And because the lobby controls aren't in the actual instruction book, I'm going to post them here: L1 is "Great Fight." L2 is "Leaving Lobby." L3 is "Okay." R1 is "Bring it On." R2 is "Good Game." And R3 is "No Way." You can push any of these in between matches instead of trying to use your mic to say the same, damn thing. In fact, unplug your headset or disable the Kinect's chat function before playing. The game has enough lag as it is; it needs all the possible bandwidth available, and most of us will mute you automatically if you even make a sound.

The second best place to find a fight is within player matches. You'll find far more beginners here who either don't feel good enough or couldn't find anyone near their skill level in ranked mode. But if you're lucky, someone better than you might rematch you a few times to give you some needed experience. I've done this for other players and had it done for me. The best part of this mode is the rematch feature; it really cuts out the bullshit for players who really only have one team and makes it worth entering now and then.

The last thing I want to touch on related to online play is taunting. Teabagging can be pretty infuriating — especially when it happens in a match with a ton of lag. And while I want to say that it belongs no where near fighting games, I've played my fair share of ghetto ass players in many respectable tournaments. In the FGC, it's unavoidable.

But what I absolutely can't stand is toying with someone during a lobby match. If you dominate another player, just finish them quickly so the next match can get started up. I find it more offensive as a waist of my and everyone else's time. I will disconnect from a match or a lobby if I see it. I'd rather use that minute of my life on anything else other than watching some anonymous douche with a stupid, forgettable user name stroke their ego, in a match that nobody, including said douche, will remember.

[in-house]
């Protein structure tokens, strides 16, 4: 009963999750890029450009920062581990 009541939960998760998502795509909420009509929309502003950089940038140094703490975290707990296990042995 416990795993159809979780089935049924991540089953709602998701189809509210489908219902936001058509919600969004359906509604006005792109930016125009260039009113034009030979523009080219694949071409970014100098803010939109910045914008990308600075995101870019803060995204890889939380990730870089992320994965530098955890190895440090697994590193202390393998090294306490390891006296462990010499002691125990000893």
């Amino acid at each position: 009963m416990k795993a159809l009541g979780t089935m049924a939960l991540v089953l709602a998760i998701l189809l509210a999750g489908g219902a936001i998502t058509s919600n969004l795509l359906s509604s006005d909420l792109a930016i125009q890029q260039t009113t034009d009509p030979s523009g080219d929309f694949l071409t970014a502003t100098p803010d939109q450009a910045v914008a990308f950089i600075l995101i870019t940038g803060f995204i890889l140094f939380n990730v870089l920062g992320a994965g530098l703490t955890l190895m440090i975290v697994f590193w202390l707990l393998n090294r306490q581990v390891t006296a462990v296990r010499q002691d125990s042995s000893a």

Ultimate Marvel vs Capcom 3 is a great fighting game. Most of my friends seem to hate it because they changed it from 2. The biggest comparison people throw out is with Tatsunoko vs Capcom, which I've played a bit of, but I'd say it feels much closer to BlazBlue or Guilty Gear X. And this can be really confusing for a Street Fighter player picking Ryu, as you don't have access to all your basic three punches and kicks. Instead, you only have a basic light, medium, heavy, and special / launcher. And you can't think of them like punches or kicks; they can be either or neither depending on the directional input before they're pressed and or if your character uses a weapon.

In conclusion, its current popularity is still pretty high, and a lot of people, from all over the world, are playing this game. Also, you'll never find a fighting game with a newbie friendly online environment. At least, past a few months of the game's initial release. Because just like in the arcades, the average person ends up quitting really fast after getting the snot kicked out of them. But that's never where the real fun is anyways; it's all about rising to the virtual challenge and making some new friends.


  1. Really Good post, I just play with a few friends because I don't have time to practice. But after reading this post i think i'll try and get in some lobbies.

  2. I cannot stand these people who reset their records for the sole purpose of playing people at a huge disadvantage. It has utterly ruined playing online for me.

  3. It's a stupid move by Capcom to allow it. They should take note of how Sega handled online rankings with VF5 FS: You get one point just for showing up, one point per round you win, and four if you win the match.

    Bad players can rank up, but it takes them a lot longer, and nobody loses rank titles. It takes away all the frustration of starting out in a game and keeps people more honest. This was also how Namco handled Tekken 5 in the arcades.

  4. Love the post :3 it helped me learn how to deal with marvel.